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Finding the Way Home

When I decided to leave the congregation that I had served as pastor for ten years, I was excited and grateful—finally I would have large chunks of time for writing. But I also had some concerns.

Wouldn’t I be lonely? I don’t have that many actual friends since the congregation was my social milieu for so long.

Wouldn’t the solitude get to me? I would no longer have an office to go to with parishioners dropping in now and then to say “hi” or share a problem.

Wouldn’t I feel isolated? The protocol in the Lutheran church is that, when a pastor leaves—particularly a long-term pastor—contact is severed so the congregation can best adapt to the new pastor.

Wouldn’t I feel anonymous? This was a special concern since I’ve always heard the term “pastor” as one of endearment and no one would be calling me that anymore. But at the end of May I left Grace Lutheran Church and stepped into a new life instantly: new career focus, new house, new husband. I waited for the emotional shock waves to start rolling in.

They didn’t.

It’s been a remarkably facile transition. I’m actually kind of a hermit so I don’t mind the solitude of being upstairs in my office, the rest of the house empty and quiet. I’m not a real social butterfly, so I don’t have any great desire to become A Lady Who Lunches. And though I do miss my church office, I’ve managed to turn various libraries and Panera’s into impromptu writing spots (though I’m getting mighty sick of Panera’s coffee).

In view of all that, I was not prepared for last Sunday, the First Sunday in Advent, flanked this year by America’s two high holy days—Black Friday and Cyber Monday.

Advent is the four-week season before Christmas. Traditionally it has been seen as a time of preparation for the transcendence of divinity into human history. For me it’s always been a time of mystery—the darkness comes early, the snow descends and hushes the world and we can give in to the urge to believe.

Advent was also my favorite time of the church year. I’d pick the haunting minor-key Advent hymns to sing on Sundays. The congregation would have a fancy potluck supper that included a Santa Lucia procession—white robed, red-beribboned girls with crowns of candles on their head holding plates of saffron buns while someone sings “Santa Lucia.” We would hang the greens and trim the two massive pine trees on either side of the chancel.

And I had a private Christmas Eve ritual. I’d leave our house two hours before the service was to begin and drive up and down the Niskayuna streets where neighbors have lined up countless luminaria. I’d turn off my headlights and cruise slowly along this path of flame.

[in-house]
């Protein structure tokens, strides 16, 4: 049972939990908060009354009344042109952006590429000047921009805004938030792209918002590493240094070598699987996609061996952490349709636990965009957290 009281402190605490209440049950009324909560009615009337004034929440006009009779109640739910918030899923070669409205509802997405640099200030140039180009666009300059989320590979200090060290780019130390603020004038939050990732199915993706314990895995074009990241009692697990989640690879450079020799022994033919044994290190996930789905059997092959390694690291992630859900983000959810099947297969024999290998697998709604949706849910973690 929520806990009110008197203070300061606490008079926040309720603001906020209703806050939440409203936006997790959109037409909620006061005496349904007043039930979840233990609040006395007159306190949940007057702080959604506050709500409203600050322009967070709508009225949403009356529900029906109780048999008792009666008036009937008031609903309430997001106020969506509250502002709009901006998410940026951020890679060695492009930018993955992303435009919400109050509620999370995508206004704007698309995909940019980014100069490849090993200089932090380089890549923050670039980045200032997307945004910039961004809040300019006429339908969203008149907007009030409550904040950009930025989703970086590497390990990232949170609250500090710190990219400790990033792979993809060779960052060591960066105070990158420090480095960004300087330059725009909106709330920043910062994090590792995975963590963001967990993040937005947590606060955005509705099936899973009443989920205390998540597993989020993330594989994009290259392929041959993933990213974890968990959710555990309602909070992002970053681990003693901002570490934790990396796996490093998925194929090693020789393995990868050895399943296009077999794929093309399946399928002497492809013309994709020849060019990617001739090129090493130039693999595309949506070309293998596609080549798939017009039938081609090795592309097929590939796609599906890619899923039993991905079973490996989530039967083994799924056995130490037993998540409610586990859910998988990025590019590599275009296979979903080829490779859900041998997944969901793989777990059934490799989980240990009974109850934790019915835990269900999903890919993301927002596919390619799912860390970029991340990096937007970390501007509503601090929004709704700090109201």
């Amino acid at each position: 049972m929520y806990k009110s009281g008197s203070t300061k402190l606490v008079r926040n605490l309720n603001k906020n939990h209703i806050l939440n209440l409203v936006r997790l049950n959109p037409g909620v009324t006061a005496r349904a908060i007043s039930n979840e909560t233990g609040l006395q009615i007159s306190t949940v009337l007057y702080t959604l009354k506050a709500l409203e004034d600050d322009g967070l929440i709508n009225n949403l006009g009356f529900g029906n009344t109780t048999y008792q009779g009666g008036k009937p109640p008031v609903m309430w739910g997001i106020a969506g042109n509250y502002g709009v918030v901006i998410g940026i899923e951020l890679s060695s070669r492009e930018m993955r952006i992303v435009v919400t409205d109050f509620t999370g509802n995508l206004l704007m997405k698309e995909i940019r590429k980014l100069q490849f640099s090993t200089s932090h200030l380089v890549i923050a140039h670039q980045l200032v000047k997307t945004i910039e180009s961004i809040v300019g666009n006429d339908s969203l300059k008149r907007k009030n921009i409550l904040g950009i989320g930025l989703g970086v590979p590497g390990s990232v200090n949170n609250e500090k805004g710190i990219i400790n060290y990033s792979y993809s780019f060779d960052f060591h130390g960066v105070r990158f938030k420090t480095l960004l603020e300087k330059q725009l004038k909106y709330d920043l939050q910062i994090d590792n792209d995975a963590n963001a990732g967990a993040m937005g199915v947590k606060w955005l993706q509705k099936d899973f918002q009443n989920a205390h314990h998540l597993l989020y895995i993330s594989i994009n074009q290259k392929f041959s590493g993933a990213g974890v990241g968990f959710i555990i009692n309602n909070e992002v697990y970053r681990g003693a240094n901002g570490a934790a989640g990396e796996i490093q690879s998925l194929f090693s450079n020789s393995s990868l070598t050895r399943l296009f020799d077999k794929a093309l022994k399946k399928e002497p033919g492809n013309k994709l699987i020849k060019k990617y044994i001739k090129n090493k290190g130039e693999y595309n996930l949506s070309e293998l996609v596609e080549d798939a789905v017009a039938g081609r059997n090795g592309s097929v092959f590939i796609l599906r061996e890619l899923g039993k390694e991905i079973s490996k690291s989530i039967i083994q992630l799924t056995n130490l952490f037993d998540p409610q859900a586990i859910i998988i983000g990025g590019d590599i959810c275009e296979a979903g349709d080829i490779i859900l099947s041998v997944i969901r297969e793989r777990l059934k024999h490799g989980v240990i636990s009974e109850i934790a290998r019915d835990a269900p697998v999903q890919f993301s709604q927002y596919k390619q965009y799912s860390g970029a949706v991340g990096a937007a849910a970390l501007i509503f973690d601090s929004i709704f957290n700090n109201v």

Then I’d have time in the empty church, time to think. Or not think. Time to just be inside this mystery I couldn’t articulate. Soon the congregation would arrive and we would sing and laugh and end the service by singing “Silent Night” in complete darkness, each person holding a lit taper.

Somehow, in leaving Grace, I’d forgotten I was leaving all that. And when the First Sunday in Advent came I felt truly bereft.

I haven’t been attending church. I don’t know where to go. I want to find a place with a politically-engaged, intelligent congregation, a place that has good music and good liturgy. But that place is Grace. And I can’t go there.

So now it’s Advent and for the first time I think I have an inkling of what it means to be blue during the holidays. I won’t see the Santa Lucia procession this year. But my extended family, who still attend Grace, will. I won’t drive up and down looking at luminaria as a prelude to leading Christmas Eve worship. In fact I won’t be leading worship at all. I won’t be with the people with whom I’ve celebrated ten richly meaningful Christmases.

Of course I understand that I chose this. And I’m happy and committed to the discipline of writing, grateful for the hours and the solitude.

But I also know that I am rootless this Advent. It’s a strange feeling.

All our family traditions will remain intact—the cookie-baking frenzy, decorating the tree, dinner at our house with the annual Ramos gin fizz as a prelude. But I have uprooted myself from the rituals and the mysteries of the season.

And yet, ironically, maybe that will bring the season home as never before. Because that first Christmas wasn’t about singing “Joy to the World” and hanging the Christmas greens. It was about a couple, burdened with impending responsibility, wandering the streets of Bethlehem, not knowing where to go.

—Jo Page

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